The Hoh RF visitor center is 5 hours from Seattle. In March, you could face one of the following scenarios:
1. Heavy rain but passable, muddy trails.
2. Heavy rain and trails that have become little streams. This happened to me one year. The trails were virtually impassable, and I had to turn back.
3. Gray but clear weather, possible drizzle with sun breaks, muddy trails.
The shortest trail is the Hall of Mosses; it takes 20 minutes round trip. This trail does not offer any glimpses of the Hoh River, but it does pass by some magnificent, mossy trees. You could also walk along the River Trail which has the advantage of offering several points at which you can access the Hoh, a gorgeous river with an unusual, milky blue color due to suspended mineral particles. The color might be obscured somewhat in a heavy rain, however.
Only you can decide if 10 hours driving for a short hike is worth it. Be prepared with mud resistant footwear.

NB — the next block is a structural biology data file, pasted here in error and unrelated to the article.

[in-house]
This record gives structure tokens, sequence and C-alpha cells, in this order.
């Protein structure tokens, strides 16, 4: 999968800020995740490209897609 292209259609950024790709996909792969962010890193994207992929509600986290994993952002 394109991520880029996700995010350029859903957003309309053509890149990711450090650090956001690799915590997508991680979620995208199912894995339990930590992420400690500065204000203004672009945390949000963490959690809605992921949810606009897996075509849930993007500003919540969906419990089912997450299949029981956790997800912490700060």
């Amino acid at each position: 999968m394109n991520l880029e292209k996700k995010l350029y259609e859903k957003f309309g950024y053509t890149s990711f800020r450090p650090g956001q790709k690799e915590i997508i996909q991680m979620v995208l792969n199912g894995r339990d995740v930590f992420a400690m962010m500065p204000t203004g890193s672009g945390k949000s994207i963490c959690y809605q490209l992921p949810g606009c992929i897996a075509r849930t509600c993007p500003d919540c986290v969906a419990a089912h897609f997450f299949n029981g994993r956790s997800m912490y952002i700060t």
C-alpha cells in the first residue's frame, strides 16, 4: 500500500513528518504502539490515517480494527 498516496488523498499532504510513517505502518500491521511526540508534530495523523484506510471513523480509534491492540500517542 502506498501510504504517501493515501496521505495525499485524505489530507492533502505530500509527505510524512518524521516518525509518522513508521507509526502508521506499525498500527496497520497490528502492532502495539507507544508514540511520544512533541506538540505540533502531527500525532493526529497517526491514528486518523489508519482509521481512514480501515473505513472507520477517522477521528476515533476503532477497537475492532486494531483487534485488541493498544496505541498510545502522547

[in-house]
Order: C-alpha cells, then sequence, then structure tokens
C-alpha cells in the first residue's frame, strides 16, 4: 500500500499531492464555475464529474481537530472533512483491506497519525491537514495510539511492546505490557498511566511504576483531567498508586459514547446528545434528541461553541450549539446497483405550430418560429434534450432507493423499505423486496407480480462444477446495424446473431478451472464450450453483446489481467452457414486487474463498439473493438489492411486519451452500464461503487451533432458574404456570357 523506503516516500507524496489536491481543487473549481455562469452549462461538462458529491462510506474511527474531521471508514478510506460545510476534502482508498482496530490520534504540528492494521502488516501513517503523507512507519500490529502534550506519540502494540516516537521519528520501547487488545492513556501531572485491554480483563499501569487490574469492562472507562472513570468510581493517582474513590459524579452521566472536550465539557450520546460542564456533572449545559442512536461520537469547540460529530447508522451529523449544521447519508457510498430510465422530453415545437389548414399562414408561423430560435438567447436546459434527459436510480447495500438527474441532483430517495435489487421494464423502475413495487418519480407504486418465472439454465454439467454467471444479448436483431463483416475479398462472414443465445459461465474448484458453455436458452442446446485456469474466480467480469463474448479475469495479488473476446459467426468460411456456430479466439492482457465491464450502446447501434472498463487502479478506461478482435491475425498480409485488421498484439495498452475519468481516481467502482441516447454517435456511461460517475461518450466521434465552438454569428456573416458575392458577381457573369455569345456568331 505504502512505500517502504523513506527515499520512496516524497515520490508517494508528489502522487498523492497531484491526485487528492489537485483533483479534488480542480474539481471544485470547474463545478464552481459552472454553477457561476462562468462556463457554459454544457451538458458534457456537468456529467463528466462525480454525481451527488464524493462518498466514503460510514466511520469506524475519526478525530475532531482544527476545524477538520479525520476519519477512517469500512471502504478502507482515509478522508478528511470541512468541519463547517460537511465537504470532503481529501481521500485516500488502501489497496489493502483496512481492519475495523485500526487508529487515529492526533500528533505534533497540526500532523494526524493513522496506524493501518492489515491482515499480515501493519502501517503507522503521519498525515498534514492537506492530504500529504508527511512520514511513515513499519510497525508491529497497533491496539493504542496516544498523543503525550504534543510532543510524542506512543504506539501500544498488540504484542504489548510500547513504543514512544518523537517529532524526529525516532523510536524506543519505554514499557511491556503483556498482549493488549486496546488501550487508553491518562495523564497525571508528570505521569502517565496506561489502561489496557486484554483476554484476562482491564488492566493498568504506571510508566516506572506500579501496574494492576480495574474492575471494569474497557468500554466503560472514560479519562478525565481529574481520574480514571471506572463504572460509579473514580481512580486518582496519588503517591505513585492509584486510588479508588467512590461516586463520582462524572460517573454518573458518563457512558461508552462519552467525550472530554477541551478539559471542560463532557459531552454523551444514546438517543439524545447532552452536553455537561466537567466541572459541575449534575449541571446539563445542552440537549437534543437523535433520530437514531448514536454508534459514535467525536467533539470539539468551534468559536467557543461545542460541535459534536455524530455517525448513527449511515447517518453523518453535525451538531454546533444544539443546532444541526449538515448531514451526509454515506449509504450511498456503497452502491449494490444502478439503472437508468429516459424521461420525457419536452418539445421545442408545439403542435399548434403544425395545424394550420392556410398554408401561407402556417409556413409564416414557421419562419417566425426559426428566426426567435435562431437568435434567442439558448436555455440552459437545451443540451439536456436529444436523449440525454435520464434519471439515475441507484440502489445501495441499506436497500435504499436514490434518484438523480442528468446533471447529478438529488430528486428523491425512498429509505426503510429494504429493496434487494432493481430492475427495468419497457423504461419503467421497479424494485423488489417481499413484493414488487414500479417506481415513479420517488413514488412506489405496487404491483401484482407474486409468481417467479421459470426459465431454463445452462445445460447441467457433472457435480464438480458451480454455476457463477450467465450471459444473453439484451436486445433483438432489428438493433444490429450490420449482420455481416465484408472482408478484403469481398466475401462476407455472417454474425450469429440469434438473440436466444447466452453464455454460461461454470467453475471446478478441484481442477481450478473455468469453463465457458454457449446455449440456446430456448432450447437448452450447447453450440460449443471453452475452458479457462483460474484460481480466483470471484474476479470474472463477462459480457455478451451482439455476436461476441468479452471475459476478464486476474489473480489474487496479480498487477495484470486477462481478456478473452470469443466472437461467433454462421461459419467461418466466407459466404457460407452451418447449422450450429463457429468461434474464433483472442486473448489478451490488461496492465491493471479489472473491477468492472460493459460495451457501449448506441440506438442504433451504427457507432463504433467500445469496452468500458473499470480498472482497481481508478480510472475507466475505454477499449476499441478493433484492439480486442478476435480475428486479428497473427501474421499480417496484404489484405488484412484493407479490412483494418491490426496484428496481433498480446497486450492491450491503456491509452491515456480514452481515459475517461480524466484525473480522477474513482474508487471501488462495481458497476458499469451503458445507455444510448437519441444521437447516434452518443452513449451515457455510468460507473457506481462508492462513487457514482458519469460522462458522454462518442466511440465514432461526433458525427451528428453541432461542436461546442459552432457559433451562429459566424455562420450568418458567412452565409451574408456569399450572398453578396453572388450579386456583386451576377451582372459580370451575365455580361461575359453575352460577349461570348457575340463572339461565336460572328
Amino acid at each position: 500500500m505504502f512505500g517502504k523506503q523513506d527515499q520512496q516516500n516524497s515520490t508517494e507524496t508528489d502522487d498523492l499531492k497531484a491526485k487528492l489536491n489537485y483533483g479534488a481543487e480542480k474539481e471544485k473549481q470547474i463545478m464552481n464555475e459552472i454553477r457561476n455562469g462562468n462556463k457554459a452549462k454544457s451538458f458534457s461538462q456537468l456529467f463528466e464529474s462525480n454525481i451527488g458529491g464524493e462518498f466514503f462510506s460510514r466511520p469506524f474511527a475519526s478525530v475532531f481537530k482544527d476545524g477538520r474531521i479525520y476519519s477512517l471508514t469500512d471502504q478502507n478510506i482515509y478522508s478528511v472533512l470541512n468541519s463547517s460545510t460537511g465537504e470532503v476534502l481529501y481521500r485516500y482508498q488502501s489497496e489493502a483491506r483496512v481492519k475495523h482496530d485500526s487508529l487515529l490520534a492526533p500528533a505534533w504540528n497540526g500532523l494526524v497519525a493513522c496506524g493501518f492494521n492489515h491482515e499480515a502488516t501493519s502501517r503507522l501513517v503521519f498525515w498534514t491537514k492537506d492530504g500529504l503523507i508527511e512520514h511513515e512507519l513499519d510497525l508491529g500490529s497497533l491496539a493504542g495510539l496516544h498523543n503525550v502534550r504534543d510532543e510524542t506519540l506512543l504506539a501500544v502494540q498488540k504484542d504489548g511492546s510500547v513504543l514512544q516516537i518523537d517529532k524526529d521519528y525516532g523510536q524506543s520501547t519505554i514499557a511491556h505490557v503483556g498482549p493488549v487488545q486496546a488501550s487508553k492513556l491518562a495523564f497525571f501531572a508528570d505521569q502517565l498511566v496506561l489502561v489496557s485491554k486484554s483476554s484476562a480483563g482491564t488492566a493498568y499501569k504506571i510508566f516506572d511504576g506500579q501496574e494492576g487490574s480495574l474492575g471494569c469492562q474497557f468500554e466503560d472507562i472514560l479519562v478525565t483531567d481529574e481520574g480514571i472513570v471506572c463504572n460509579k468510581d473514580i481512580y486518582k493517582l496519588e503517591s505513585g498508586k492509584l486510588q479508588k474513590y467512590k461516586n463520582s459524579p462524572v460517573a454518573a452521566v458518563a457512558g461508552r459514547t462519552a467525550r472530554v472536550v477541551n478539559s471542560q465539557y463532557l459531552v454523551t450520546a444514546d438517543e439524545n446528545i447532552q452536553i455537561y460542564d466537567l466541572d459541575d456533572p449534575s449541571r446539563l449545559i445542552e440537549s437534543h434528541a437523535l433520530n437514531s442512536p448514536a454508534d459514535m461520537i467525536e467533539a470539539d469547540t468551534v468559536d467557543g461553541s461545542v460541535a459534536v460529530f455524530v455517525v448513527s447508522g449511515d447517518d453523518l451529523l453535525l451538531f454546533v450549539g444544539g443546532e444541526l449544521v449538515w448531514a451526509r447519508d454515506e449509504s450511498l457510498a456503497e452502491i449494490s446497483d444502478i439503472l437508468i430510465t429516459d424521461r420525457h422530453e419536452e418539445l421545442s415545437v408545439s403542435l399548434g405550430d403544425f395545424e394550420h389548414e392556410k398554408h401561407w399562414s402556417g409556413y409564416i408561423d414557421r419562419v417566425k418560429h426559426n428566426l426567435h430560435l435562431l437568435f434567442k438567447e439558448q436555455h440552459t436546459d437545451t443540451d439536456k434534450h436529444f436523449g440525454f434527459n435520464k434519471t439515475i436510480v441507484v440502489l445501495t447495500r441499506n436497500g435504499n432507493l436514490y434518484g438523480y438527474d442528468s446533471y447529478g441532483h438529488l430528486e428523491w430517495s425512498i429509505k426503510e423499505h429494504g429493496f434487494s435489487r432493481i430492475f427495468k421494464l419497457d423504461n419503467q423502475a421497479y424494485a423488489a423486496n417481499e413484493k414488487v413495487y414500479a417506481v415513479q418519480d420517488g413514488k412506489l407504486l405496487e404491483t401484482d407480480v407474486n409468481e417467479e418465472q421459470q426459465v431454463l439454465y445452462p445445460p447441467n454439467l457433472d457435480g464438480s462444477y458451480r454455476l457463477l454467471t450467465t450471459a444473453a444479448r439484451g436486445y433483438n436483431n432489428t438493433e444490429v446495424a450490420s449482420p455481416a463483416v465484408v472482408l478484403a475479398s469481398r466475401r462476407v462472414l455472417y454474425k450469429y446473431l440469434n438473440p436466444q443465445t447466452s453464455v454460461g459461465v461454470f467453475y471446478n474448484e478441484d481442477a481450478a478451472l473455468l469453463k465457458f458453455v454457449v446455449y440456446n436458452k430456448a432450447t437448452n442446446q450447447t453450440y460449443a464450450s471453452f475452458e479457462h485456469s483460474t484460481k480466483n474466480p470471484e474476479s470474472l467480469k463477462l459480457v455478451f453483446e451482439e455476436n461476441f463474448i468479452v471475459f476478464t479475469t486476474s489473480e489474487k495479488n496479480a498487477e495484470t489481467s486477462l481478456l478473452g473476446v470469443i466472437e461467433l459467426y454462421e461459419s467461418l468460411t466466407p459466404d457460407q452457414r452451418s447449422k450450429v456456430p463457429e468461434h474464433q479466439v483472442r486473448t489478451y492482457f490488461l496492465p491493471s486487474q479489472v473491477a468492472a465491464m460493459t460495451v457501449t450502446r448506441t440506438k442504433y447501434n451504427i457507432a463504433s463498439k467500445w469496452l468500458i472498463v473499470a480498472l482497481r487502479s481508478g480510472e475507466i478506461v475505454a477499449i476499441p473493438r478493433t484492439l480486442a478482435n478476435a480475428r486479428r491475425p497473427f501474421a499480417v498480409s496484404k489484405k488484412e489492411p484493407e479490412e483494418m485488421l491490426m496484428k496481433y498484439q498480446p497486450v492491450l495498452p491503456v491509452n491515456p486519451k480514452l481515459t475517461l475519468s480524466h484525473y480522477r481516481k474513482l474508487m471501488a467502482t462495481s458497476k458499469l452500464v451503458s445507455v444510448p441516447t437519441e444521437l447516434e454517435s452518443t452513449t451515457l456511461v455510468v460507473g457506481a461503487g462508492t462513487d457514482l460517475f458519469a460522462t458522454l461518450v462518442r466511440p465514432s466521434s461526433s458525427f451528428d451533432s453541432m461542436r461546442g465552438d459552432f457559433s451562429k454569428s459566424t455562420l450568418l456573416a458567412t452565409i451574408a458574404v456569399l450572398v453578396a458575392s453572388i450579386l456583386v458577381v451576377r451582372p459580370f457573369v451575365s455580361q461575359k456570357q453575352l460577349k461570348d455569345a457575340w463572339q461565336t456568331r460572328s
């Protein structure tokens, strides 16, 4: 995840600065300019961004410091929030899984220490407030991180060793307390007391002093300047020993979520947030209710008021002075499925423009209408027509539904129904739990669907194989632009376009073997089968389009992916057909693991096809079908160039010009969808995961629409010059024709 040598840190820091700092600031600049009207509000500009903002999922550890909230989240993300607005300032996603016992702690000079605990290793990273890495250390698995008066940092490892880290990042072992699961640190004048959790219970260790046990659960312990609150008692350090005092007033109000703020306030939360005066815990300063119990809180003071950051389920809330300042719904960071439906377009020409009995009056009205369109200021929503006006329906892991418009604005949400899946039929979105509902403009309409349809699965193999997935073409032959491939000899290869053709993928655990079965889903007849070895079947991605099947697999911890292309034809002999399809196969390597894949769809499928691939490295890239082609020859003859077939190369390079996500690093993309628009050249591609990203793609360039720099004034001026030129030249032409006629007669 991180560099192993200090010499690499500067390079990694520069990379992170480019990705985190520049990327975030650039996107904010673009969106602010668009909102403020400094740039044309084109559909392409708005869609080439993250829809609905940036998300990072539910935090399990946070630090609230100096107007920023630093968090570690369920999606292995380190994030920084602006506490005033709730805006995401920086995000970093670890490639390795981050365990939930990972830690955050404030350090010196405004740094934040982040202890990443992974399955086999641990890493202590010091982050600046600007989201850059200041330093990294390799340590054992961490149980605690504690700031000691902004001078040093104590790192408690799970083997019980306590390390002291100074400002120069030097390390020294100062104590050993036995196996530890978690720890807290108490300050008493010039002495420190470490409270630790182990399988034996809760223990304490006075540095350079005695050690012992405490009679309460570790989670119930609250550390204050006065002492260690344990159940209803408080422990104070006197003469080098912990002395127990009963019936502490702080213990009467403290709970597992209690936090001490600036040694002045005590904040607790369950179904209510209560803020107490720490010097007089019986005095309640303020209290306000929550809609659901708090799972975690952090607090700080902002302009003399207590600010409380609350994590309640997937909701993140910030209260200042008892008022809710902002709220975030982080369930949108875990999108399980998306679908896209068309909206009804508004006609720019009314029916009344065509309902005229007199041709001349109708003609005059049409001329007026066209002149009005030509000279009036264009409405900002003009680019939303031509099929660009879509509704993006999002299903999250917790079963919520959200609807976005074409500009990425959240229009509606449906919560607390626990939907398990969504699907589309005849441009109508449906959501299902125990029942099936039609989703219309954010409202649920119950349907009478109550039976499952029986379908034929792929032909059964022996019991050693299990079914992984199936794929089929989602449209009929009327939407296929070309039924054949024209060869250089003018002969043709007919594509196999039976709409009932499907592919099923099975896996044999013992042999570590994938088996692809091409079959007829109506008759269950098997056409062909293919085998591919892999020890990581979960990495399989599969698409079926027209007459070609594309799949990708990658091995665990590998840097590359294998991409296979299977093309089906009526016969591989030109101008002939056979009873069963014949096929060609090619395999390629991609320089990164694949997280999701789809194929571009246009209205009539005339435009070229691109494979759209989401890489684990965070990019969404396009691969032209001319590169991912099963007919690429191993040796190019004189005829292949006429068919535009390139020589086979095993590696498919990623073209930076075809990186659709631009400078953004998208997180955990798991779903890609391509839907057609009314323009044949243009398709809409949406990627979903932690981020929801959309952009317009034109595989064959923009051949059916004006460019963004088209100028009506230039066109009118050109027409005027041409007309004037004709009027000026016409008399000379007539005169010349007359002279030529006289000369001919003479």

Another possibility would be Hurricane Ridge, the summit of which is 3 hour and 45 minutes from Seattle. However, HR is only open Friday through Sunday in March, and you are required to carry chains in your car. As of today, there are over 8 feet of snow up there, with more all but certain between now and March. The snow shoeing is wonderful up there, and HR summit is often sunny even when it is cloudy at sea level. The visitor center rents snow shoes. Only you know if this is something you would want to do, but this year I am urging people to take the tire chain rule seriously. The park service has already had to close the road unexpectedly due to snow making the road dangerous.
I do not recommend the beaches in March unless we have an unexpected spell of dry weather. Windy March is my least favorite time to visit the Pacific beaches, and I usually stay away from them until later in the spring. It is very difficult to enjoy either Rialto Beach or Second Beach on a windy, wet day both because of the discomfort and because the views out to see can be obscured in the rain. Also, Second Beach, although beautiful, has a large driftwood barrier between the trail and the entrance to the beach. You have to walk on logs to get over this barrier, and the logs are dangerously slippery when they are wet. Rialto Beach is much more accessible. These beaches are 4 hours and 15 minutes from Seattle.